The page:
Refocusing City Information Modelling

Issue 46(4) of Built Environment takes a fresh look at the topic of City Information Modelling (CIM) from the perspective of digital planning for sustainable smart cities.

The concept of CIM has quietly emerged, more than a decade ago, as an evolution of Building Information Modelling (BIM) to address larger city-wide challenges, and since then it has been adopted by the software industry and in urban design and planning research and practice circles. It can be found in industry and technology blogs, in presentations and job descriptions, in software demos and videos, and in conference and seminar lists of topics. This tacit acceptance of the term suggests that CIM represents a useful or even necessary concept, providing a focal point to the various actors involved in digital urban design and planning, and in the production of supporting digital technologies. Indeed, from concept to product was a natural step, and several software companies have developed CIM products over the years, for example CityCAD by HolisticCity (, Modelur by AgiliCity (, or CityEngine by ESRI ( to name a few. Also, the major CAD software vendors got involved at some stage but seem to be redirecting attention to new digital twin products, like the iTwin services by Bentley ( Still, unlike the world of buildings, infrastructure and BIM, the city seems to pose too big a challenge to be encapsulated in a single product, and there will most likely be a large variety of CIM applications for different use cases.

Figure 1. Screenshot of CityCAD model

While one might think about digital technologies when hearing the words “City Information Modelling”, in this issue we have tried to focus on what it represents for urban design and planning practice, or better still, its practitioners, in the context of developing sustainable smart cities:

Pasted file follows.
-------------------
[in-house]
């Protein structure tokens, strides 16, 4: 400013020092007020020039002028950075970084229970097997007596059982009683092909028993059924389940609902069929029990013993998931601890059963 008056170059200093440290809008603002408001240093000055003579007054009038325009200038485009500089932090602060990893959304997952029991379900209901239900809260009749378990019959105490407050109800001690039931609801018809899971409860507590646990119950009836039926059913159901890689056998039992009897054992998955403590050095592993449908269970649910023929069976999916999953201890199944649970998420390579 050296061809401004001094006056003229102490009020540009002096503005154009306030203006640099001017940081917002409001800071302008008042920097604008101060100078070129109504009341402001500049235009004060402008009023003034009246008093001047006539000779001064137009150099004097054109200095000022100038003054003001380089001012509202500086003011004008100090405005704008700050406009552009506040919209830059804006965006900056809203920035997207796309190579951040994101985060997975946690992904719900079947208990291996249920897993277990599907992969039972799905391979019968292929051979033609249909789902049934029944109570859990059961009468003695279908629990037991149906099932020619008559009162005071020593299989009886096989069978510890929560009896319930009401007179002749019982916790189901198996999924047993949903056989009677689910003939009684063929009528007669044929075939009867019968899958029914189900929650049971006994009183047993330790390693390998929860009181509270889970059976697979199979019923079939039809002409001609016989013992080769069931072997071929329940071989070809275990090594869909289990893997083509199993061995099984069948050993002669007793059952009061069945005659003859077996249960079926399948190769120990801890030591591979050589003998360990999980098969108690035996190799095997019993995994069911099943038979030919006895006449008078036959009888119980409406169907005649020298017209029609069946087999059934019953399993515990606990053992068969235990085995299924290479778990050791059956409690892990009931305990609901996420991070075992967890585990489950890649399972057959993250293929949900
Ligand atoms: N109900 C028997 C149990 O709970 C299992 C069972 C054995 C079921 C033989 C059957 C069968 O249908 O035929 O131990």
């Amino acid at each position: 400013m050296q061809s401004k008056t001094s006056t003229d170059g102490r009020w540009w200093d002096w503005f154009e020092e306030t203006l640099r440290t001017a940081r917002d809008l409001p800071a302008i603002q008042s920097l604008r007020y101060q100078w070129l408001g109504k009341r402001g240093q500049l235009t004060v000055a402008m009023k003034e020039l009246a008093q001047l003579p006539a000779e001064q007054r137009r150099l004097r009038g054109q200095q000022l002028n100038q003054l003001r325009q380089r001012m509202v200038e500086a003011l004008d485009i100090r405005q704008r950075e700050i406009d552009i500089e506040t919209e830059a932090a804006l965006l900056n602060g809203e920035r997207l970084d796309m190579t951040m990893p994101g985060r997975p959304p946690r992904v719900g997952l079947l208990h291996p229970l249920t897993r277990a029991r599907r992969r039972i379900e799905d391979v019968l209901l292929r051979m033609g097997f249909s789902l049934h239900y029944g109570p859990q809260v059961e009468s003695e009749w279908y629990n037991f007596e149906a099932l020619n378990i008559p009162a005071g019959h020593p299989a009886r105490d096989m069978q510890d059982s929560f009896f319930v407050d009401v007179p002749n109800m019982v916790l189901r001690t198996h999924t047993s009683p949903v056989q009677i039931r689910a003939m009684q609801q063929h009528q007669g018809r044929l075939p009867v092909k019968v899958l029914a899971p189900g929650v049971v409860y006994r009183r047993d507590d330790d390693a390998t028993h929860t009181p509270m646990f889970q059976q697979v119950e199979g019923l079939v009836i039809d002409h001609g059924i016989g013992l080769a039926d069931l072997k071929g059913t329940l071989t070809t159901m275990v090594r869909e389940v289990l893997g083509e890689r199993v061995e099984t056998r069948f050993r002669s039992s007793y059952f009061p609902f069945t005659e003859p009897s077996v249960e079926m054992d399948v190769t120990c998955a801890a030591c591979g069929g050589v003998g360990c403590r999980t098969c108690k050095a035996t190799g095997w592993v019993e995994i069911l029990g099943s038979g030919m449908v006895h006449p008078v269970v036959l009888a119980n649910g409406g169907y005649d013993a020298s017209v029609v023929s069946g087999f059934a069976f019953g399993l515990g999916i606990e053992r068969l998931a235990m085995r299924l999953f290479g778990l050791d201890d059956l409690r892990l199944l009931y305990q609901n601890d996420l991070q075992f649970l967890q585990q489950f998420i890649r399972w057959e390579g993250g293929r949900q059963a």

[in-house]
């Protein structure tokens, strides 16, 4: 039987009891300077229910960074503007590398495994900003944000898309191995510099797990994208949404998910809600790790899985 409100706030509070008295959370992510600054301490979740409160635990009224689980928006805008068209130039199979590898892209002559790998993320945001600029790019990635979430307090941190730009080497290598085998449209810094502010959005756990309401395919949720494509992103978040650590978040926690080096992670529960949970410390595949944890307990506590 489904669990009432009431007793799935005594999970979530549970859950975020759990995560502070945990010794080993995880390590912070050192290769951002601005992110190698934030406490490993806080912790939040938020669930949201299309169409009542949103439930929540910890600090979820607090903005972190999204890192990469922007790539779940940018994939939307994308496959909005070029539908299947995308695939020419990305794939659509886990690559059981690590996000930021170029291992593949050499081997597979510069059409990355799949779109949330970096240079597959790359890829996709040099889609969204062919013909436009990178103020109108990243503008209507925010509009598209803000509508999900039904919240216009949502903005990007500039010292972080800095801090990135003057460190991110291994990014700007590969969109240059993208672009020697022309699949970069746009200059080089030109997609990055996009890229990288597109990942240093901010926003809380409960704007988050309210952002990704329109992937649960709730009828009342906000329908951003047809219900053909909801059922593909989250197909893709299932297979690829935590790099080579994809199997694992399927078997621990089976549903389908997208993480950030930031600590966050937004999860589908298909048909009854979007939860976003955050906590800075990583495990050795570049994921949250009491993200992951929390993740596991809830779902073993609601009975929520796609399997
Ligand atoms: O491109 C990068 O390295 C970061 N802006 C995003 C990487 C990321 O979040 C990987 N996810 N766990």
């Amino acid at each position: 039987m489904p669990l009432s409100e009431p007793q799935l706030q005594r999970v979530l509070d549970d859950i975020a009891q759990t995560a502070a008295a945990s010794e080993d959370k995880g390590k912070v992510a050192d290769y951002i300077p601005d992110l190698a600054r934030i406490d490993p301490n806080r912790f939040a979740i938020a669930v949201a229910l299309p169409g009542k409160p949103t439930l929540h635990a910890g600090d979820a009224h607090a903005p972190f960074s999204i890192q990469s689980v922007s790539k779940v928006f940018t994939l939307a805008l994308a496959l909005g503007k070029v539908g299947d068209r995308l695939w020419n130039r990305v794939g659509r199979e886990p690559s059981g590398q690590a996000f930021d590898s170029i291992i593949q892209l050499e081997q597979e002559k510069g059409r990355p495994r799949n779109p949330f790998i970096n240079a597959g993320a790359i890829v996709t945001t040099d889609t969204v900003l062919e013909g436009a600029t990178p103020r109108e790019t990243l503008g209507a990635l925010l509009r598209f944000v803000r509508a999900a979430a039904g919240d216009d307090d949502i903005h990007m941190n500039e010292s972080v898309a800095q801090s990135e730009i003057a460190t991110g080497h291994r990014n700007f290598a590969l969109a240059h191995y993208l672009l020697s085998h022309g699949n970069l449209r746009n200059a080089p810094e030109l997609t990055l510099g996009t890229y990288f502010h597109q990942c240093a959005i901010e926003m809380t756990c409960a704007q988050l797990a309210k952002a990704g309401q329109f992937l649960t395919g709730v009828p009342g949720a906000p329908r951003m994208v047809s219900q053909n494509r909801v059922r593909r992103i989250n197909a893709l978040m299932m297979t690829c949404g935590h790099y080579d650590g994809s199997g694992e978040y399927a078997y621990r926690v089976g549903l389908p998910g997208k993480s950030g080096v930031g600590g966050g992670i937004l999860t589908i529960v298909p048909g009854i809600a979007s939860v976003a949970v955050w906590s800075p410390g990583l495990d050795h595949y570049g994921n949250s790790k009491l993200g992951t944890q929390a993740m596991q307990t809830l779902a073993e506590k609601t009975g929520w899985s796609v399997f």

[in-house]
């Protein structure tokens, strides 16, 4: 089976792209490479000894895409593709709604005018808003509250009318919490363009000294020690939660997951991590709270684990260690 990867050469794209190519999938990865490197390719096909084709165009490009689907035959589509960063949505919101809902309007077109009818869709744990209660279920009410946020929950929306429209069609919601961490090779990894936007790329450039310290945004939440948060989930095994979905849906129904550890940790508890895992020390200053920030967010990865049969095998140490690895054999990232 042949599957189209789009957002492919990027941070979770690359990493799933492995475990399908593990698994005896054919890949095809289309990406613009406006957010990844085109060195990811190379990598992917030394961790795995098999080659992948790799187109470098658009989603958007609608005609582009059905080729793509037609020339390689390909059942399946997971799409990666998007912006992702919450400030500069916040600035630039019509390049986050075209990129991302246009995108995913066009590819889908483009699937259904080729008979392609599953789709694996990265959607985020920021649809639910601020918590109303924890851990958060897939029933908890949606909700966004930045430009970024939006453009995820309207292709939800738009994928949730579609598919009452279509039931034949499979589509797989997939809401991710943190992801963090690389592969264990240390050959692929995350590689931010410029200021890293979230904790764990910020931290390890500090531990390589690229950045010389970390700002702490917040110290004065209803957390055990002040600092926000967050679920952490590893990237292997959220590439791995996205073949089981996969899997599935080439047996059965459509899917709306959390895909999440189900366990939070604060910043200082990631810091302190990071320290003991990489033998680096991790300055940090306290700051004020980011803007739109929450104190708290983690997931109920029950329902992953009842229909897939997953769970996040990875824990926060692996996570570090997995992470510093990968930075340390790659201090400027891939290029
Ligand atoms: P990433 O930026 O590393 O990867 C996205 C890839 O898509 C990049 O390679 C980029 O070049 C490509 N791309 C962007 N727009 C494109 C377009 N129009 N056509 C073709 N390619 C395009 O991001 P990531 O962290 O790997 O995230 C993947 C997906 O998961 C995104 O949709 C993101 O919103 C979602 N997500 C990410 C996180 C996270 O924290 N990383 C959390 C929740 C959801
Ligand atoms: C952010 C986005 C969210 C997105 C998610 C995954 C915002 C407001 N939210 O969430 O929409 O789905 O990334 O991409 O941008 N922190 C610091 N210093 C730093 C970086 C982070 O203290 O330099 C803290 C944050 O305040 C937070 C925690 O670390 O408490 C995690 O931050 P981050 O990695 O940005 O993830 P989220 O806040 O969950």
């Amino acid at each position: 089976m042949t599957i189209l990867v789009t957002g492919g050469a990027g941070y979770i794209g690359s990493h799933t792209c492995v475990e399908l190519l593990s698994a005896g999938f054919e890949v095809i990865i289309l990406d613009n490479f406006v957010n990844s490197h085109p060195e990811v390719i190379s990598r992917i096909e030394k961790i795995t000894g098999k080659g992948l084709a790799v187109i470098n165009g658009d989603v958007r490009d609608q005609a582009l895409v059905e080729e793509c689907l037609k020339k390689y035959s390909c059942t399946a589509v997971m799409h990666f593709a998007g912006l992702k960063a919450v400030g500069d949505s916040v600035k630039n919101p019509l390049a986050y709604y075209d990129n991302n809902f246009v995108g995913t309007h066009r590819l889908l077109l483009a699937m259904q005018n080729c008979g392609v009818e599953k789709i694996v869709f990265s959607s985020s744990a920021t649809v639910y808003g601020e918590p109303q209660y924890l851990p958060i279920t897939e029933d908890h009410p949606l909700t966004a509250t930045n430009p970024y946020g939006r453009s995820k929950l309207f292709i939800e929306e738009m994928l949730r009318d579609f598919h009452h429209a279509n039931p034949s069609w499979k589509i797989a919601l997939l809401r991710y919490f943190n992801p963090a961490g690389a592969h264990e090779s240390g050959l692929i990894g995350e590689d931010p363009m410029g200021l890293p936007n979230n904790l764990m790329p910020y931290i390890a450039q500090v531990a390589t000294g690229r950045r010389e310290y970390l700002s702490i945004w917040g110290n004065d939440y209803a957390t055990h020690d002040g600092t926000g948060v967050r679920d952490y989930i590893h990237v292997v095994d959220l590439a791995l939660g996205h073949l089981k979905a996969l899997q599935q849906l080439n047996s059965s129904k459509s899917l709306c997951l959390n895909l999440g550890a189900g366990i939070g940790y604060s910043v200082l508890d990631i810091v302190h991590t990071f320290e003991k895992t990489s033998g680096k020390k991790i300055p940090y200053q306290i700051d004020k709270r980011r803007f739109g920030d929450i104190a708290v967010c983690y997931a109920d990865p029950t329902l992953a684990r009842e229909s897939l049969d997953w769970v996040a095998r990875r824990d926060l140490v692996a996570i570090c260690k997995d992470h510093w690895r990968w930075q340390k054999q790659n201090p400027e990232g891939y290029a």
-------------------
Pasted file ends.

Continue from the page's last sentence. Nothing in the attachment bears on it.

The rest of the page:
·      How can it support different planning and design processes, standards, actors and stakeholders?

·      How can it leverage the potential of diverse and new data sources to provide insights on the multitude of physical, social and economic layers that make up a city?

·      In what ways will it engage urban design and decision support with artificial intelligence?


To open the proceedings, in “City Information Modelling: a conceptual framework for research and practice in digital urban planning” I have studied everything that has been written about CIM in the academic literature to better understand its characteristics and how its conceptualized by different authors from a range of backgrounds. Eventually coming to define CIM as an ecosystem of interdependent practices and digital technologies for the process of urban design and planning, used interactively and collaboratively by all stakeholders, connected to a data rich and integrated city information database. From this position I develop a conceptual framework of CIM that provides a road map for integrating the various supporting technologies and disciplines of research and practice.

But the journey is complex, and it is important to learn from the related concept of BIM. Ann Kemp offers in “The BIM implementation journey: lessons learned for developing and disseminating City Information Modelling (CIM)” an insightful and extremely knowledgeable view of the development of BIM in the UK and beyond.  This is not simply a historic narrative, but a reflection on the path to digital transformation of the building industry, on the challenges faced, and on the value of taking a more humanistic perspective if we aim for a successful development of CIM. The latest concept emerging in this digitalization journey, currently dominating the headlines, is that of Digital Twins of cities. Bernd Ketzler, Vasilis Naserentin, Fabio Latino, Christopher Zangelidis, Liane Thuvander and Anders Logg carry out in “Digital twins for cities: a state of the art review” a very first review of the field, its relation to the dominant concept of 3D City Models, and explore a range of applications that Digital Twins can offer cities, identifying outstanding challenges for their development and implementation.